Additionally, reporting capabilities are a must. Leadership and other teams need specific information and may find extra information, or having to sift through irrelevant information, tedious or time-consuming. Reports provide curated information, giving other stakeholders and teams the data they need to make decisions while saving time and effort.
Mass notification is another pillar of communications, and it’s a must for business continuity software now and in the future.
Call and Response: Collaboration
As we stated above, business continuity is far from being a one-man show.
Business continuity programs succeed when other members of an organization recognize their role and are allowed to participate in a meaningful way.
In past years, this meant setting meetings, sending emails, and having conversations. But now the workers are everywhere, working remotely from anywhere but the office. Tools have to serve these conditions.
All stakeholders hold critical information about business functions, and planners need that information. Software tools need to enable those stakeholders and allow them to hand that essential information over to planners.
Collaboration tools are perfect for this. Objects like forms and workflows allow stakeholders to input their data directly into the planning process. At the very least, a collaboration platform should allow for seamless virtual communication so planners can pluck the information and place it appropriately into the program.
Full Stop: Security and Data Back-ups
Functionalities and use cases make for a great platform for business continuity, but some security features mean the difference between a viable and unusable platform.
Cyber crimes and their bad actors are more prevalent than ever before. Any business continuity tech used in an organization’s program needs to be resilient, capable of preventing bad actors from finding a way in and gaining an upper hand.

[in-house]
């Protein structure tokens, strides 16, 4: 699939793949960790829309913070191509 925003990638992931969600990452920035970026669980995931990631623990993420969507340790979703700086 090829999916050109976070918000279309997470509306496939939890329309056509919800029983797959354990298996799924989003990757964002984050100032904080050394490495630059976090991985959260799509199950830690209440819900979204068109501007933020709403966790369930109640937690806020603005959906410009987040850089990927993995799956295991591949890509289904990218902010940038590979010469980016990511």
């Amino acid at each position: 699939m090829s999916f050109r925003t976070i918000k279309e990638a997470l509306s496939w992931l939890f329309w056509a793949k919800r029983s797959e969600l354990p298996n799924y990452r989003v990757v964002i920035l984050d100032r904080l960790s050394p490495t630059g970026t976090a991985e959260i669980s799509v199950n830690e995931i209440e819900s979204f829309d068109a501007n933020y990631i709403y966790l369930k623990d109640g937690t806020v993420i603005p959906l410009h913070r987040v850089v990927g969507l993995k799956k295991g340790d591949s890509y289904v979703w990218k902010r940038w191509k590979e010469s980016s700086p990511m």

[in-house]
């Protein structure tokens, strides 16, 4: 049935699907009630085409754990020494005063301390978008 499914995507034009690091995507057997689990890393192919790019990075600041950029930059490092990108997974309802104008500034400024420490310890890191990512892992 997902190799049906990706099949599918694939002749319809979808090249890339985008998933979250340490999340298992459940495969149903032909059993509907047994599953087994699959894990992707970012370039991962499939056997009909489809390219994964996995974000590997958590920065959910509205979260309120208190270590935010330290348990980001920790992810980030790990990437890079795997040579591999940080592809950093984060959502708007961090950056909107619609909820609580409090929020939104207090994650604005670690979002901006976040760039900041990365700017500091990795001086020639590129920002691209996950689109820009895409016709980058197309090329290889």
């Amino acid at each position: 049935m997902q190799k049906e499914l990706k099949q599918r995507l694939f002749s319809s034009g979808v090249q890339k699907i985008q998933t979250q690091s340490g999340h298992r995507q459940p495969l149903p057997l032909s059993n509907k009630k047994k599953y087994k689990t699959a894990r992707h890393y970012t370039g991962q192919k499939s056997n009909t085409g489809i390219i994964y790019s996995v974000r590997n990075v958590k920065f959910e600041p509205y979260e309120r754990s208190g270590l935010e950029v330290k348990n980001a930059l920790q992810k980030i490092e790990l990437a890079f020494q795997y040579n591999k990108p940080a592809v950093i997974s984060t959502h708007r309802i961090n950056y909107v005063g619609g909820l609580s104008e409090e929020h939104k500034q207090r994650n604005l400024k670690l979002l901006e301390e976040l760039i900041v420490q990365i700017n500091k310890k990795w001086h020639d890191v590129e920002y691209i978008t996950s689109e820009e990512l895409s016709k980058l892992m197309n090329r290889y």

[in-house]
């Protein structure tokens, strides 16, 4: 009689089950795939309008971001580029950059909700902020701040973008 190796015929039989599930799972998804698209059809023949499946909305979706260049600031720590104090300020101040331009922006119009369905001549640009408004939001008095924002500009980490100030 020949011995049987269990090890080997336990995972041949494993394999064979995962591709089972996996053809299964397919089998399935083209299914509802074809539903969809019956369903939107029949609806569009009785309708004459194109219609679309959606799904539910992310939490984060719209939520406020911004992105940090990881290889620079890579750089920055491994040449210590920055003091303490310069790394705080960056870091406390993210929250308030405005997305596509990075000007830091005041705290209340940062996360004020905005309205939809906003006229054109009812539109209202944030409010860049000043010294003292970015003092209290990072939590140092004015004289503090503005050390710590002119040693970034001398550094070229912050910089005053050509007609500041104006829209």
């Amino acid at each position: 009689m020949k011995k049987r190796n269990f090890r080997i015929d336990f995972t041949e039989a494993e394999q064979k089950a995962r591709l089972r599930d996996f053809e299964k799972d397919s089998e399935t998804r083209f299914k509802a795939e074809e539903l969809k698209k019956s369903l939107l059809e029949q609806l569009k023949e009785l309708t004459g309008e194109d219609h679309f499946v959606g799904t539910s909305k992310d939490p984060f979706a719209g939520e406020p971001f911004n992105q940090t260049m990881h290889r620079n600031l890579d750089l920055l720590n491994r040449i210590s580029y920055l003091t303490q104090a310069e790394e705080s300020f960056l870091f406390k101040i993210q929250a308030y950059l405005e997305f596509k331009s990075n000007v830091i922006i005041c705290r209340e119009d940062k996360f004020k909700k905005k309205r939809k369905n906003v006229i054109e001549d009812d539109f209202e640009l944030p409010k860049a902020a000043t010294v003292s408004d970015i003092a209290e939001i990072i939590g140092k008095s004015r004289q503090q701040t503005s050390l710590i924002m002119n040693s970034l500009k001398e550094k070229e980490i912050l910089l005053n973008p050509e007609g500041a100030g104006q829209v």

Now and in the next coming years, your organization should check the security chops of any tool it employs for business continuity. Any platform should also offer the chance to back up critical data to water down the threat of data ransom.
And, in a worst case scenario, your platform should also work as an alternative for critical business functions. While a bad actor can still cause issues by taking down functions and processes, alternatives keep downtime to a minimum.
On the Move: Mobile Access
Everything is on our phones now, and business continuity should be no different.
While mobile may not be the preferred port for performing business continuity operations, the capability is still invaluable. Mobile access, usually through mobile apps, simplifies the participation requirement business continuity program managers pass onto their stakeholders.
And when a disruption disregards work hours or days off, and mobile accessibility ropes in practitioners and their stakeholders when they aren’t near desk- and laptops.
Our Sights Set Forward
Our standards and expectations change over time. Phones are the perfect example; what ideas and features would seem like crazy demands in 2002 are an assumed part of the package in 2022. Business continuity is maturing, and so is its technology. Practitioners need to keep this in mind, and make sure any tool they welcome into their program adequately meets the needs of their organization.